You have already booked your flight and have even created an itinerary for your trip abroad, but have you paused to consider the legal hurdles you might face in a foreign land? Different countries have different laws and customs, and while not being familiar with another country’s laws may seem innocent, ignorance is no defense where the law is concerned.
Since 9/11, travel abroad has become more complicated. Here are a few legal tips you should follow to avoid being on the wrong side of the law in a foreign country.
First, it is essential to keep your original travel documents safe. Make two copies of each travel document. Leave one copy at home with a relative or trustworthy friend. Keep the other separate from the original. You should apply for a new passport a few months in advance, or ensure your current one has two or more blank pages and is valid for at least six months. Some airlines are very strict with the six-month validity rule.
You may be required to apply for a visa before traveling abroad. The requirements will vary; make sure to check with relevant embassies for detailed information. If you wish to carry prescription or over the counter medication, ensure you carry any documentation and check with the relevant embassies about regulations.
If you’re traveling with kids, you may be required to carry custody documents or written consent from their parents. If you intend to drive, you may need an international driving license; most foreign nations do not recognize a U.S. license.
Make sure to do proper research before committing to travel to a foreign country. Some countries are just too dangerous. Check with the U.S. Department of State prohibitions for countries where the U.S. government’s efforts to assist American citizens may be hampered by unavoidable circumstances like the closure of an embassy.
Ensure you possess all the relevant documentation required before entering the country, and avoid carrying items that may be prohibited. Most importantly, you should familiarize yourself with the local customs and cultural expectations. For example, some countries have specific dress codes and restrictions on alcohol usage. That is especially true in Muslim-majority countries.
Laws and customs differ from one country to another. What may be considered legal in your country may attract harsh penalties in another. It is, therefore, imperative to familiarize yourself with the local laws before you travel.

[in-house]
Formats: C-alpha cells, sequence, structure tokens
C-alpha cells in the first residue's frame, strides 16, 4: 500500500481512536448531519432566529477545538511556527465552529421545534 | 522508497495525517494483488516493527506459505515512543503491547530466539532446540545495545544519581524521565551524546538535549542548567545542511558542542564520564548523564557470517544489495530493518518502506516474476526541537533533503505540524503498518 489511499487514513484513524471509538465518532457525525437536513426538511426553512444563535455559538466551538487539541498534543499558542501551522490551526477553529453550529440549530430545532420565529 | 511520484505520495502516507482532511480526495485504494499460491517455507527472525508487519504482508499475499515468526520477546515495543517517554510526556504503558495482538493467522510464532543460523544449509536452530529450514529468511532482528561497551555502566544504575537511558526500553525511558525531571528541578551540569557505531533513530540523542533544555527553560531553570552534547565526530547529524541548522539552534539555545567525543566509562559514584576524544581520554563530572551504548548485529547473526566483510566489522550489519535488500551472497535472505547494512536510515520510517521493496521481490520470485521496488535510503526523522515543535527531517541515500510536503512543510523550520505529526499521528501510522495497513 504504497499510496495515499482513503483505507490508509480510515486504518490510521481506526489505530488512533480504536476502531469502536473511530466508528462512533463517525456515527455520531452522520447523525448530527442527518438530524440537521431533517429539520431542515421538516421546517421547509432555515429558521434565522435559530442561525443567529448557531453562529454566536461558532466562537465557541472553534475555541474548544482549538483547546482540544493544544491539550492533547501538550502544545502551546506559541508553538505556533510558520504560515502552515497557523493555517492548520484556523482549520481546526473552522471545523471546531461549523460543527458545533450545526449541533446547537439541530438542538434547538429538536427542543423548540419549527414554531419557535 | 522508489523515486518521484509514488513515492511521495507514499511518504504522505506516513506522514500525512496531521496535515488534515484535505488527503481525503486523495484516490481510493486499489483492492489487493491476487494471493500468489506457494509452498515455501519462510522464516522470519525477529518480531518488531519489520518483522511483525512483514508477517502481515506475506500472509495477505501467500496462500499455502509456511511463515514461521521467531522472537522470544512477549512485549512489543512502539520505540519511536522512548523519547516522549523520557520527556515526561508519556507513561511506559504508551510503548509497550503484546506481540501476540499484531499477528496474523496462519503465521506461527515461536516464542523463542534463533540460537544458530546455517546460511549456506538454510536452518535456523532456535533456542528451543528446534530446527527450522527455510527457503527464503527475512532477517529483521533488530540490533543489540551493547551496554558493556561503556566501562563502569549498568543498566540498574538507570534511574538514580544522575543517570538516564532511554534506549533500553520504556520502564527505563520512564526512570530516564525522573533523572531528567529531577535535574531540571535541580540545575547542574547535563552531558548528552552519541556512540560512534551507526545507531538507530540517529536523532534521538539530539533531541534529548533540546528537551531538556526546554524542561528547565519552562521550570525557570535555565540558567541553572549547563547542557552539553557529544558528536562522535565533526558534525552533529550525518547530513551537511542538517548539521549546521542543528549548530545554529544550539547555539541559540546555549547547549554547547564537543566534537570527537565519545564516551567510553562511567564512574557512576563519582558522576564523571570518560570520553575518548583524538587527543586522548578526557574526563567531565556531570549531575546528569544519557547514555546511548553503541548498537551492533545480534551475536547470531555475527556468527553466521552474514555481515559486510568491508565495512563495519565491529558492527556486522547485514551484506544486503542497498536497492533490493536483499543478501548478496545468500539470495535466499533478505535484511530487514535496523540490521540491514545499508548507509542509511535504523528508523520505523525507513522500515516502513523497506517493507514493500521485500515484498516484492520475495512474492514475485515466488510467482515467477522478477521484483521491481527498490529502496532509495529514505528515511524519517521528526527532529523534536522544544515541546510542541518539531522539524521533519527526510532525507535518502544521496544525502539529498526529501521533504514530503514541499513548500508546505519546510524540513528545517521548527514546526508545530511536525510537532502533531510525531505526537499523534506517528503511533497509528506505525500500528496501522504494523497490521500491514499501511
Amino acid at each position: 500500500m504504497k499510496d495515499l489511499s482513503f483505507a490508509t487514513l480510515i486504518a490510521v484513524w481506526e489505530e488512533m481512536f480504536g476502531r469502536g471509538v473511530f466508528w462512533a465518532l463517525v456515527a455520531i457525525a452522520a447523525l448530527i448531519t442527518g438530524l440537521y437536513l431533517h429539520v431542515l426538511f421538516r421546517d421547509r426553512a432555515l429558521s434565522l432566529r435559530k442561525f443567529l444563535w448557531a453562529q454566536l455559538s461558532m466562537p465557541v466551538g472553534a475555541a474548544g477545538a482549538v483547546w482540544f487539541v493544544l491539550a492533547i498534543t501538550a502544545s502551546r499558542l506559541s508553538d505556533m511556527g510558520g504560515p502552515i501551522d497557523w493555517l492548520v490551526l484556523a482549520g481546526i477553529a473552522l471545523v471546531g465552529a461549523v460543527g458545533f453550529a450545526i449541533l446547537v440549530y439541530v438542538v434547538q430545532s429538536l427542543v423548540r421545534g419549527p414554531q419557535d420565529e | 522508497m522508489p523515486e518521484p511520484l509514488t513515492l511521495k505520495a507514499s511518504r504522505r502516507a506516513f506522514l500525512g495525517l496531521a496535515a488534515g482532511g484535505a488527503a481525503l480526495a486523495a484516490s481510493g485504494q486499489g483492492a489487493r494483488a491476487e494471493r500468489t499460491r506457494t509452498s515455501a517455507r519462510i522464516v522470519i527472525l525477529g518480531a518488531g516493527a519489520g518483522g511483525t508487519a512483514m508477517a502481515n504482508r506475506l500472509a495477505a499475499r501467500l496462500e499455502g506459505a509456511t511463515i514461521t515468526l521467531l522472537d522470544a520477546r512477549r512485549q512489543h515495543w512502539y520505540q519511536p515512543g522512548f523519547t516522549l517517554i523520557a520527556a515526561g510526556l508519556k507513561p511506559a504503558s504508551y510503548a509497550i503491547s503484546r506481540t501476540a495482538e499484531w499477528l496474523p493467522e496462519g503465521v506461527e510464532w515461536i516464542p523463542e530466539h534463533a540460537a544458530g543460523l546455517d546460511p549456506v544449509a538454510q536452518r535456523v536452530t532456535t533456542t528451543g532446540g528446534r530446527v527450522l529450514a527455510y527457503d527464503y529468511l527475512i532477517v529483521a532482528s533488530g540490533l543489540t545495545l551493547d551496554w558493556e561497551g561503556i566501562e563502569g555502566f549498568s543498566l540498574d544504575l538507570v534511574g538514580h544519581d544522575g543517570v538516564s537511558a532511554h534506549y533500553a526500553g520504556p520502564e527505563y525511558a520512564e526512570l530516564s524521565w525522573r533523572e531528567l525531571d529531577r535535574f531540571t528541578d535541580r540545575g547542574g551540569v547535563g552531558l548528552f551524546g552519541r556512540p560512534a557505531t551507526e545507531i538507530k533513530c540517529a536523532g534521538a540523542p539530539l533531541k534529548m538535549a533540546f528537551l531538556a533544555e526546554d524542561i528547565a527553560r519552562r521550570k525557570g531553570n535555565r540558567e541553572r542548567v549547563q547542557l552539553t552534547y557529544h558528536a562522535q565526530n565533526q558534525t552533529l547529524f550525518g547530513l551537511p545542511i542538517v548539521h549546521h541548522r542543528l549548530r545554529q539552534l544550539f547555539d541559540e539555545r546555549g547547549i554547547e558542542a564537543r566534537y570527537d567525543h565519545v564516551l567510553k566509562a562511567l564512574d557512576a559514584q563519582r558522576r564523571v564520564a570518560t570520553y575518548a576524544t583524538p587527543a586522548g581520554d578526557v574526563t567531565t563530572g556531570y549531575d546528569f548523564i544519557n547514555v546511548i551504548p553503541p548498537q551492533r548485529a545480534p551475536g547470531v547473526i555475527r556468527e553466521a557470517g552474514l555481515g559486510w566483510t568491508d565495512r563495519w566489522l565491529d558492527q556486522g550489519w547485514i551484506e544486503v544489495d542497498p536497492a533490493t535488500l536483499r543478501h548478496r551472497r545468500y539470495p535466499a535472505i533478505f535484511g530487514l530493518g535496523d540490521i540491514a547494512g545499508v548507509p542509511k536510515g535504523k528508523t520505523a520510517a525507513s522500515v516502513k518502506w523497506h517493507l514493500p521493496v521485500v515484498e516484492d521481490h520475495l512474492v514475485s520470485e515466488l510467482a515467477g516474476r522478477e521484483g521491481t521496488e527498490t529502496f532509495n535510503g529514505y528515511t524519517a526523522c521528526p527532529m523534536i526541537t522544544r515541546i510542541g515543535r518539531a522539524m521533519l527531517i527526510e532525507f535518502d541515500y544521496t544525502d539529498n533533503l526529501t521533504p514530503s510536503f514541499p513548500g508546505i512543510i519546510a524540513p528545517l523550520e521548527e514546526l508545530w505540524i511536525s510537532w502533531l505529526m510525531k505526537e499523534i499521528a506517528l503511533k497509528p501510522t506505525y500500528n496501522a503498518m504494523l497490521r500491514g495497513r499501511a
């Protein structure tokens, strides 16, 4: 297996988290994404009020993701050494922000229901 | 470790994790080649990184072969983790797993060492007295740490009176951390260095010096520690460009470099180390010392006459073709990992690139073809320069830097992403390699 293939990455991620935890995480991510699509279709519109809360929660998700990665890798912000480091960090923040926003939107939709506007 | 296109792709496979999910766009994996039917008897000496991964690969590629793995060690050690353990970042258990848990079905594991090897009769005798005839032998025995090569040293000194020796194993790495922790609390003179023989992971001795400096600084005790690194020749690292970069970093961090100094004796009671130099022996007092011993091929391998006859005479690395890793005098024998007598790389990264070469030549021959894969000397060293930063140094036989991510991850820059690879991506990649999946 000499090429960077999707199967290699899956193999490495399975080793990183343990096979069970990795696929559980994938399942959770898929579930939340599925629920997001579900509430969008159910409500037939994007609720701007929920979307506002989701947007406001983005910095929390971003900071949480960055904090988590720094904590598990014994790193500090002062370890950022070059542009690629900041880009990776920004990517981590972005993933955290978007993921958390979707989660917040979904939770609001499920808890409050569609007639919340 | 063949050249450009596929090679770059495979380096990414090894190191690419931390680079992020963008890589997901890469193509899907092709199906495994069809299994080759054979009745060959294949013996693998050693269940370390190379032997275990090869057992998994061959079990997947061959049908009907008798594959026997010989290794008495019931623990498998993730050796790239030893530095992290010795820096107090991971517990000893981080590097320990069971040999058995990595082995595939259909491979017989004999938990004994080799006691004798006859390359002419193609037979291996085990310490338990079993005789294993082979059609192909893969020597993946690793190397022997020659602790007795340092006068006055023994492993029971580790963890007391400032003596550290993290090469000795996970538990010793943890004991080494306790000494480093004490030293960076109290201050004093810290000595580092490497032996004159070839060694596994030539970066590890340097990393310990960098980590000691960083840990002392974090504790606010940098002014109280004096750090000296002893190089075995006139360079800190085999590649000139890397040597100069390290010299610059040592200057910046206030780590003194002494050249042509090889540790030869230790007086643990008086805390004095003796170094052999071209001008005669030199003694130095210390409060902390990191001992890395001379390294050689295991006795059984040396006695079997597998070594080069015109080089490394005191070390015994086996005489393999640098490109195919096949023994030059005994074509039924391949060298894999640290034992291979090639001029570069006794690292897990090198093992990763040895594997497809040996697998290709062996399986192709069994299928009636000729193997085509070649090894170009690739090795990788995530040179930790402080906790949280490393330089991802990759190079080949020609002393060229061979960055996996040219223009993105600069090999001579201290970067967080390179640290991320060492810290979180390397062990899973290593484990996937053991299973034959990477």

While some laws are pretty obvious, others may be surprising. For instance, Canada has a limit on the number of pennies you can use at a time (25). You can get arrested for failing to flush a toilet in Singapore. Wearing a mask in public can land you in jail in Denmark, and so on.
Anything can happen when you’re in a foreign country. For your safety, it is important to have at least one person who is familiar with your travel itinerary back at home. Today, it is easy to maintain regular contact with friends and family abroad through social media. You should also have addresses and phone numbers of the local embassies in case of emergencies.
You should also be aware of customs regulations, and know how to return home. Check with the U.S. Customs and Border Protection for a list of prohibited and restricted items. Prohibited refers to items that are illegal in the U.S. while restricted means they require permits to be allowed into the country. Restricted items may include firearms, animal products, and certain fruits and vegetables.
If you are a Lawful Permanent Resident (LPR) of the United States, you will need to present a Permanent Residents Card to reenter the country. You may also need a Reentry Permit if you’ve been away for more than a year or a Returning Resident Visa if you have been gone for two or more.
Unfortunately, even when following the law, there is still a possibility of getting arrested in a foreign country. Regardless of why you got arrested, you should ask to contact the nearest consulate or American embassy. Most jurisdictions will allow you to talk to a consular representative. Your legal rights in such instances will vary depending on the local laws and regulations, as well as the circumstances of your arrest. You should always have phone numbers of the U.S Embassy handy while traveling abroad in case of such mishaps.
While international travel can be fun, there is always a danger when traveling to foreign jurisdictions. Always ensure you are familiar with the basic legal tips outlined above to prevent you from getting on the wrong side of the law and to assist you in case you find yourself in the hands of foreign authorities.
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Until next time, shine amongst the stars!
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Guest Post By Jameel Manji, founder of Manji Law, P.C.